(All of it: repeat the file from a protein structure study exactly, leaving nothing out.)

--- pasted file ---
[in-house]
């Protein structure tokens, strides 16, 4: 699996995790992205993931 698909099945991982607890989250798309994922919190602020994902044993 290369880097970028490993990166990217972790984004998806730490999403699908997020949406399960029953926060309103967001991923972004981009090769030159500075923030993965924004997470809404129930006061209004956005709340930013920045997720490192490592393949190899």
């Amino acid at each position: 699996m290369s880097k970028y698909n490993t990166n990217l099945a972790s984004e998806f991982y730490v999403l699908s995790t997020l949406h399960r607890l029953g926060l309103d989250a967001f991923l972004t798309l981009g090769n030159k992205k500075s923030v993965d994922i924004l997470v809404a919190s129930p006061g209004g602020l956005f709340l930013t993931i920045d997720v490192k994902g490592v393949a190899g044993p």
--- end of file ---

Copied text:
[in-house]
């Protein structure tokens, strides 16, 4: 699996995790992205993931 698909099945991982607890989250798309994922919190602020994902044993 290369880097970028490993990166990217972790984004998806730490999403699908997020949406399960029953926060309103967001991923972004981009090769030159500075923030993965924004997470809404129930006061209004956005709340930013920045997720490192490592393949190899």
């Amino acid at each position: 699996m290369s880097k970028y698909n490993t990166n990217l099945a972790s984004e998806f991982y730490v999403l699908s995790t997020l949406h399960r607890l029953g926060l309103d989250a967001f991923l972004t798309l981009g090769n030159k992205k500075s923030v993965d994922i924004l997470v809404a919190s129930p006061g209004g602020l956005f709340l930013t993931i920045d997720v490192k994902g490592v393949a190899g044993p």